Screenshots - Super Chip-8 Graphical Mode

Joust - Works great!

JoustTitle

JoustGameplay

Car - Works great!

Car

Blinky Hi-Res - Has issues...

The bad ghosts sprite doesn't always disasppear and other weird stuff. Still investigating.

Blinky-HiRes

Cpu Viewer / ROM Debugging Options

Can any number of breakpoints in the emulator to halt the emulator on. CPU Viewer windows allows the user to inspect all the registers and the call stack. User can then single step, reset, or continue running the ROM.

CPU Viewer

Disassembler

I want to take a few approaches with this.

I want to start making a disassembler that just ingests the whole ROM and interprets every 2 bytes as op-code information. I realize this is wrong because I've noticed some of the ROMs have binary data in the ROM that isn't executable code.

If code will ever jump to an odd-address (addr % 2 == 1), it will produce garbage during linear disassemble.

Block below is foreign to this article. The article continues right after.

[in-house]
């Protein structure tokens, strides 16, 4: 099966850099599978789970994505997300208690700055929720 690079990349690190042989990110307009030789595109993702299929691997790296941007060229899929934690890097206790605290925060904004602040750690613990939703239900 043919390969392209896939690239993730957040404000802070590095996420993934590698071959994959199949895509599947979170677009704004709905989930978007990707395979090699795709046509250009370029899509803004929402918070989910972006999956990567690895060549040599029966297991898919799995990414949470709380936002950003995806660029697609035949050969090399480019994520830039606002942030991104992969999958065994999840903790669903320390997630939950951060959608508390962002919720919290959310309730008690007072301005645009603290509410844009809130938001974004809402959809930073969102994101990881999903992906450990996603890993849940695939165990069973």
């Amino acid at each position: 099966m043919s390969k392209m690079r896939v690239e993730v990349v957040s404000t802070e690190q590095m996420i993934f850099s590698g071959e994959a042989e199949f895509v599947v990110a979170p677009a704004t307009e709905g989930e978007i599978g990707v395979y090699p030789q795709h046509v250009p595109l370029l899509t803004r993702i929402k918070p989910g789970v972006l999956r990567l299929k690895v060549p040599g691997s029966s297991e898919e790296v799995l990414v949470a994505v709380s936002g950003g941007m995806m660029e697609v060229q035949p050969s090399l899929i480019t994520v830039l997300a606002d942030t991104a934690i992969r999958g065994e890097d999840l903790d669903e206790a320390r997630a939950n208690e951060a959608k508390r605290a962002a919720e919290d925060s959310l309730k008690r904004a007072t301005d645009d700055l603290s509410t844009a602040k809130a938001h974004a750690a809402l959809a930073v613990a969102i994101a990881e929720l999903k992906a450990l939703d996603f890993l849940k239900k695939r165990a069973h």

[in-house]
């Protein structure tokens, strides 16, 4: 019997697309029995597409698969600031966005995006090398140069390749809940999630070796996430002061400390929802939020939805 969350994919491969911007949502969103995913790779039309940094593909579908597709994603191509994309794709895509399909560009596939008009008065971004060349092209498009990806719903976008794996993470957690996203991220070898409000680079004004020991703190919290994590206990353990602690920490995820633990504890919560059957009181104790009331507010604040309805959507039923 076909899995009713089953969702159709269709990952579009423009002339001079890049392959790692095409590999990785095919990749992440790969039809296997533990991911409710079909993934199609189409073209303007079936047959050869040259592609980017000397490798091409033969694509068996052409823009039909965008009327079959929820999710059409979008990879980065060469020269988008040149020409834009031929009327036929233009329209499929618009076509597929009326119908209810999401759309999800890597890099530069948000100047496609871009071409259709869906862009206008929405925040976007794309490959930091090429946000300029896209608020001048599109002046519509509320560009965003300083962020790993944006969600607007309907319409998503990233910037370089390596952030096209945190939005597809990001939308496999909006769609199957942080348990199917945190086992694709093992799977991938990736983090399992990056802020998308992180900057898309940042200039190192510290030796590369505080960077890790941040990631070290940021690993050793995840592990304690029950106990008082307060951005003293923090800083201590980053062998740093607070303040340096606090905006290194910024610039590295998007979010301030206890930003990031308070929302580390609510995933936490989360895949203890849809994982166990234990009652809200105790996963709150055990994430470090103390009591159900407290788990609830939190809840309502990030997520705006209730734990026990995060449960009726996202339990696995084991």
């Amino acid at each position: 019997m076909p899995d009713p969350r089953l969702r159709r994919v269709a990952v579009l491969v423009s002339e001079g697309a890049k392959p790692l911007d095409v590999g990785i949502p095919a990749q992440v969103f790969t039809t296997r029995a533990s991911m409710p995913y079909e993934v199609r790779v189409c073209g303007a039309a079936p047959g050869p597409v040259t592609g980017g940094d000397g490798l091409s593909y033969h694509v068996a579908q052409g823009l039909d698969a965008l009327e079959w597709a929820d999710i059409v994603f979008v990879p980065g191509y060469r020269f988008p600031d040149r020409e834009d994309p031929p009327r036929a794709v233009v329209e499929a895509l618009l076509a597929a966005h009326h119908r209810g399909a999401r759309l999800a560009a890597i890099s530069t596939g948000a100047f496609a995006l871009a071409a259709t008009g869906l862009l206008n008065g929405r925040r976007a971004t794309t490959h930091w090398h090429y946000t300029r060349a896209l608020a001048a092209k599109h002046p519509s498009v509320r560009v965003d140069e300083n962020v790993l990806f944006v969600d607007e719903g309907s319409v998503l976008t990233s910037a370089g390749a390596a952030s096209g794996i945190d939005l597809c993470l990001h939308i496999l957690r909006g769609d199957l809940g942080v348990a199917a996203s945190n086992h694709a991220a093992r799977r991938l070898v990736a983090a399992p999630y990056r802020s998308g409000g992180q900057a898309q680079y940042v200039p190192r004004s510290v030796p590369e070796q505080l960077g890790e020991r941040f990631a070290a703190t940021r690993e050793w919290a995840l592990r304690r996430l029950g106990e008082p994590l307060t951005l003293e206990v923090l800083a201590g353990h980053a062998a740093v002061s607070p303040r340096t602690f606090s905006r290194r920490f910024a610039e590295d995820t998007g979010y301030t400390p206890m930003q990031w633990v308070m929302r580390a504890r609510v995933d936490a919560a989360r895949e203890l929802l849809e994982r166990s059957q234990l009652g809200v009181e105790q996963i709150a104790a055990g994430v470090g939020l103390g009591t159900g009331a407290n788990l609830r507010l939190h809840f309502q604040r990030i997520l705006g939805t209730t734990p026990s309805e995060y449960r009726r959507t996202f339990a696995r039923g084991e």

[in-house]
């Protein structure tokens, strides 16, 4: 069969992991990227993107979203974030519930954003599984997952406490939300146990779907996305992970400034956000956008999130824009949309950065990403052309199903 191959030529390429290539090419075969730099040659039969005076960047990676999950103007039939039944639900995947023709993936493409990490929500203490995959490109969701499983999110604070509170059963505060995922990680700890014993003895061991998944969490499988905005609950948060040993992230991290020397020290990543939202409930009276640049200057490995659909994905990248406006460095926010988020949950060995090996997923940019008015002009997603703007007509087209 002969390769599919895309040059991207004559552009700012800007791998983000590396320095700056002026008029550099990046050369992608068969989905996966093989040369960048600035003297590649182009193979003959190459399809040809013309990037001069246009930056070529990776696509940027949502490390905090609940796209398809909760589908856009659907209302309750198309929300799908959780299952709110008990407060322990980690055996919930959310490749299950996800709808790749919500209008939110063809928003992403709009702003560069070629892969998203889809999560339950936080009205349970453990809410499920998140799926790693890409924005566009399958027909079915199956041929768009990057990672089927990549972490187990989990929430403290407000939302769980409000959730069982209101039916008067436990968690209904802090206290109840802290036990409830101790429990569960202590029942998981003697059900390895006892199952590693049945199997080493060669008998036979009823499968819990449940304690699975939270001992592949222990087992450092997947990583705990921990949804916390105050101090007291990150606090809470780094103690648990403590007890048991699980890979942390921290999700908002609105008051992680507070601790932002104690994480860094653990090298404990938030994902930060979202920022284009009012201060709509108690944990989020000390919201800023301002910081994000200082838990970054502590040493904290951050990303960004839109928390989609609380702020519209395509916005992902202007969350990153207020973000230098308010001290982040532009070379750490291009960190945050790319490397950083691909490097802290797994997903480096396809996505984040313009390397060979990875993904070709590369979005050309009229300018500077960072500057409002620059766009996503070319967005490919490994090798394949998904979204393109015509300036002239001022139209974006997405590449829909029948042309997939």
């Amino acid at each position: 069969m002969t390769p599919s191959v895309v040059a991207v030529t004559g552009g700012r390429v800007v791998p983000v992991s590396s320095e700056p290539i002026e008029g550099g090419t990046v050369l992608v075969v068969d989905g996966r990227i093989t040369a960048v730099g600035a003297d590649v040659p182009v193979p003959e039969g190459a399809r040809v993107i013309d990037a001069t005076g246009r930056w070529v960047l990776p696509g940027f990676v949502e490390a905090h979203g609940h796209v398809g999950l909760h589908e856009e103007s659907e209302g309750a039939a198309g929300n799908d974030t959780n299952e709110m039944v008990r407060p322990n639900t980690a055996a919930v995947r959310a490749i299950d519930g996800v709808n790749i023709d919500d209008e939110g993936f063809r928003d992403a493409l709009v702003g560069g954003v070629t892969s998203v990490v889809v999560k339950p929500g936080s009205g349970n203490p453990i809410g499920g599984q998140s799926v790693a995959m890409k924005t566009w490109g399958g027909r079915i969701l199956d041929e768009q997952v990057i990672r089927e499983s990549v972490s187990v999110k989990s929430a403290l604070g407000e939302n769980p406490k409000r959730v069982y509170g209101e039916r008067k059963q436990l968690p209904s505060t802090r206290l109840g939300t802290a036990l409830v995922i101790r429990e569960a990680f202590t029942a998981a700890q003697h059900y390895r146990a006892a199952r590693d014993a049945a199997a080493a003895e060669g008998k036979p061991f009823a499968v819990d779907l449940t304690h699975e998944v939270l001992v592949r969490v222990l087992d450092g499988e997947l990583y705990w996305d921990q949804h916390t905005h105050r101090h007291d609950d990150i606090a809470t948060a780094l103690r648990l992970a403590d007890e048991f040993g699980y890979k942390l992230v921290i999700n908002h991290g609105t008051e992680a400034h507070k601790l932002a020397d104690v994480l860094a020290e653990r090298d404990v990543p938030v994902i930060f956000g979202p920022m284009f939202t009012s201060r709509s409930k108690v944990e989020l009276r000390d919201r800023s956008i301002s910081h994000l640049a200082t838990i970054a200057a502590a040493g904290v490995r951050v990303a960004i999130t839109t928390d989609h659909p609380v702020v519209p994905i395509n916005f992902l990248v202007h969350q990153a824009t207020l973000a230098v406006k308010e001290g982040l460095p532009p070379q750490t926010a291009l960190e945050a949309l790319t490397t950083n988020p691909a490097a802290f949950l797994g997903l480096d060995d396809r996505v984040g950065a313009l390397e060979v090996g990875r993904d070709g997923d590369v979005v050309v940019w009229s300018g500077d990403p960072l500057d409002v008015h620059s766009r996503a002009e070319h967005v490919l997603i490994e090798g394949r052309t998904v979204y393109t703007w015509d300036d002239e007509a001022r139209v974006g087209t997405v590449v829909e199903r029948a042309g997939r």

I then want to expand on that to develop a recursive disassembler (I've read that is how IDA Pro and radare are). This seems like it would be straightforward for hardcoded jump instruction like 1NNN and 2NNN, but will be problematic for BNNN which uses V0 as an offset for the jump.

If I'm fealing really crafty and over-achieving:

  • Let the user add addresses to the chunks of binary that will be interpreted as instructions (so the user can analyze a BNNN instruction and manually provide the destination)
  • Create a table of all the locations jumped from and too, then comment the disassembly with that info

Update: Haven't seen many BNNN instructions. Do see lots of sprites, added a binary sprite viewer to the disassembler so the sprites can easily be picked out and viewed.

Disassembler usage

####Linear disassemble (not recommended)

./chip8da -l ~/working/chip8/cots/roms/c/hidden.rom

The hidden.rom is great example because it has lots of graphics and opcodes starting on odd numbers. Completely useless to analyze in this manner.

This will interpret all bytes as opcodes, which shows stuff like the following:

0x0200  jmp 0x021d
0x0202  skipnext_ne v8, 0x49
0x0204  skipnext_ne v4, 0x44